Singh Defends Nuclear Deal
Tuesday, August 14, 2007
NEW DELHI, Aug. 13 -- Amid angry protests from lawmakers, Prime Minister Manmohan Singh assured the nation Monday that India was free to conduct nuclear tests and that its nuclear weapons program would remain untouched under a controversial nuclear energy deal with the United States.
Singh defended the historic agreement during a speech in Parliament, even as opposition members stormed the floor of the chamber shouting, "Take back the nuclear deal!" The prime minister assured lawmakers that India's sovereignty had not been compromised and that many of the country's concerns had been addressed during earlier negotiations with the United States.
The government has never "shied away from a full discussion in Parliament on this important issue," Singh said.
Known as the "1-2-3 agreement," the nuclear deal has been bitterly opposed by parties inside and outside Singh's coalition government. Since the text of the deal was released earlier this month, it has been the source of a war of words between Singh and a bloc of coalition partners -- including Communist and other leftist parties -- that provide crucial support to the government and are suspicious of ties with the United States. The bloc has called for a renegotiation of the deal and for a constitutional amendment that would require a parliamentary nod to such international agreements in the future.
Announced in July 2005, the nuclear deal has been controversial both in the United States and in India. It has been criticized in the United States because it offers nuclear fuel and technology to a country that has not signed any nonproliferation treaties; in India, lawmakers and others see it as giving the United States undue influence over a strategic national asset.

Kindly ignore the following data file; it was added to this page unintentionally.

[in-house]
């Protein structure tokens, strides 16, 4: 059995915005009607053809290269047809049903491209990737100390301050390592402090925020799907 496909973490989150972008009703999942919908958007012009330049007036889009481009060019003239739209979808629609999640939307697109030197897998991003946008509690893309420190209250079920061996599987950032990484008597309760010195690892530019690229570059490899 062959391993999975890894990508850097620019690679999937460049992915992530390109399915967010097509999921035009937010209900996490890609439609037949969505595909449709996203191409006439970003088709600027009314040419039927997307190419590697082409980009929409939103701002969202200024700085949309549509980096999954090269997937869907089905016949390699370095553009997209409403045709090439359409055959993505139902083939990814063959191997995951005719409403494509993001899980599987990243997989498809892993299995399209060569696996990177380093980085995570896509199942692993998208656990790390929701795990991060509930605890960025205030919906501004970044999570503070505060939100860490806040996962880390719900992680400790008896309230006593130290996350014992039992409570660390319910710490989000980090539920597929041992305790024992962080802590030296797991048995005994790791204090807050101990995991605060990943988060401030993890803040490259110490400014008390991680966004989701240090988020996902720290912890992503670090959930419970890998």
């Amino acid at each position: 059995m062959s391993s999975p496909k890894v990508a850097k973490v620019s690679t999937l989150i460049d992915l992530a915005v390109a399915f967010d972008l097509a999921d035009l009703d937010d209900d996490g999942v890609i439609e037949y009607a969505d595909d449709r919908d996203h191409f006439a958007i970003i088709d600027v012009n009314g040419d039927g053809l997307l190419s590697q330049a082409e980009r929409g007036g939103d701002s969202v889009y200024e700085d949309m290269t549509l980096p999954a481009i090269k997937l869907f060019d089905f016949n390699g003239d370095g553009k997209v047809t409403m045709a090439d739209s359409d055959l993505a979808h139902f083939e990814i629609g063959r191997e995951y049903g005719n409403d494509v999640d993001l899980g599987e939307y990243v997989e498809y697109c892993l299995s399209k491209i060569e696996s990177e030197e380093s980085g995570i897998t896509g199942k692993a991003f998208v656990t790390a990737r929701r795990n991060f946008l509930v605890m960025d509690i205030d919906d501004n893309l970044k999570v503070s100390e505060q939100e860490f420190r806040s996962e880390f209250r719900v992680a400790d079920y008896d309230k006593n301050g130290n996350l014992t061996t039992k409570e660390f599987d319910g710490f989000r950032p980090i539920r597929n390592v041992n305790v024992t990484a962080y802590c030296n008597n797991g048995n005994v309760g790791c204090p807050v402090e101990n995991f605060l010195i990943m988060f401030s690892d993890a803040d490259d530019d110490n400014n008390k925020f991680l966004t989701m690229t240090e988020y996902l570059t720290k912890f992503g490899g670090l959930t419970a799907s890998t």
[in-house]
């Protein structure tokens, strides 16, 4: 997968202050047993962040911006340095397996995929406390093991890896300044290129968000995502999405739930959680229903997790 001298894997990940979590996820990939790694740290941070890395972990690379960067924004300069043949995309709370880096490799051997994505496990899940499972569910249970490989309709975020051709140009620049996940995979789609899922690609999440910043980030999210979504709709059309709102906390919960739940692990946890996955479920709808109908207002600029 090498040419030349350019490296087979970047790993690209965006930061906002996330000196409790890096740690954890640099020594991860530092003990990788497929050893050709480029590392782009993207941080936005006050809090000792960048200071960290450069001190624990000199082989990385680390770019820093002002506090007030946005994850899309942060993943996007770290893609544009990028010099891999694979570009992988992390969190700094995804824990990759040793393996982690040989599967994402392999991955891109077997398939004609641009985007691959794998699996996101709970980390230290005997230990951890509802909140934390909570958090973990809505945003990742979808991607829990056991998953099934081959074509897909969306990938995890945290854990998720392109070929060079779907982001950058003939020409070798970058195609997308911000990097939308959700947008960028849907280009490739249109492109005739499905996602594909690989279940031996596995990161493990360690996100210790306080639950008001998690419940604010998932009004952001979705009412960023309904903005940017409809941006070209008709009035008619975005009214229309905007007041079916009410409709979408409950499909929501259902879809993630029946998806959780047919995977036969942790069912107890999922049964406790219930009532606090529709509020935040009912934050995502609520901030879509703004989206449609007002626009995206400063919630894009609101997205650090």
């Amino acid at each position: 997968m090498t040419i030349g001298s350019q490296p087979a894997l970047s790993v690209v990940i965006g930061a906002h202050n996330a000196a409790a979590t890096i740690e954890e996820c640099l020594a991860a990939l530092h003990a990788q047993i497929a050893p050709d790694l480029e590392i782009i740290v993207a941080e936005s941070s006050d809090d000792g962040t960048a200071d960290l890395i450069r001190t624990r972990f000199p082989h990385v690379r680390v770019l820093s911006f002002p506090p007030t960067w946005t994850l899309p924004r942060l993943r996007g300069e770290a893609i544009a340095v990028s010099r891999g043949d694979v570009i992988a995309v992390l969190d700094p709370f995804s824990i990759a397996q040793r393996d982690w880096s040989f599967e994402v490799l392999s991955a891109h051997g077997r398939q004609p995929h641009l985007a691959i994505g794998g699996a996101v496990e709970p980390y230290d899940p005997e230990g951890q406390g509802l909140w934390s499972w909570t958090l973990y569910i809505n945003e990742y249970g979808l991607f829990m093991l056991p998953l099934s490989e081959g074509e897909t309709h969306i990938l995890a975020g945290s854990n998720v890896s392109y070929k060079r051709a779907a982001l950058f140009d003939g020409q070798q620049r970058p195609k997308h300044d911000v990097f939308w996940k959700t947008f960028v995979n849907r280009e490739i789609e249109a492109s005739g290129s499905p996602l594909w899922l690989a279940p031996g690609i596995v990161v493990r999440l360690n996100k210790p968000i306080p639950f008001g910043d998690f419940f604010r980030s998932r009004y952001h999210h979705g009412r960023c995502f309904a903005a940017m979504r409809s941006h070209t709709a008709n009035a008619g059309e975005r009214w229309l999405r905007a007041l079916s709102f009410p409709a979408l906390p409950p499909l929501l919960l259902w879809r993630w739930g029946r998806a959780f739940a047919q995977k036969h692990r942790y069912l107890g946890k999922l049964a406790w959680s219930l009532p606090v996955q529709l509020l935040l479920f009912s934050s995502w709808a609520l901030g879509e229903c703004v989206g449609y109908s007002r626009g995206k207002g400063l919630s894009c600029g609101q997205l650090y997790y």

The future of the deal is not in jeopardy because it does not require Parliament's approval. Still, Singh has reacted defiantly to the criticism, saying in an interview published Saturday in the Kolkata-based Telegraph newspaper: "It is an honorable deal, the cabinet has approved it, we cannot go back on it. I told them [lawmakers] to do whatever they want to do, if they want to withdraw support, so be it."
In his speech Monday, Singh said the deal protected India's right to reprocess spent nuclear fuel that originated in the United States. "It would also include development of a strategic reserve of nuclear fuel to guard against any disruption of supply over the lifetime of our reactors," he said.
India conducted a nuclear test in 1998 under the rule of the Bharatiya Janata Party, which also initiated the strategic partnership dialogue with the United States. Though party members have criticized the deal, analysts say their opposition is merely tactical.
Singh ended Monday's speech on a reflective note.
"I am neither given to exaggeration nor am I known to be self-congratulatory," he said.
"I will let history judge. I will let posterity judge the value of what we have done through this agreement. It is another step in our journey to regain our due place in global councils."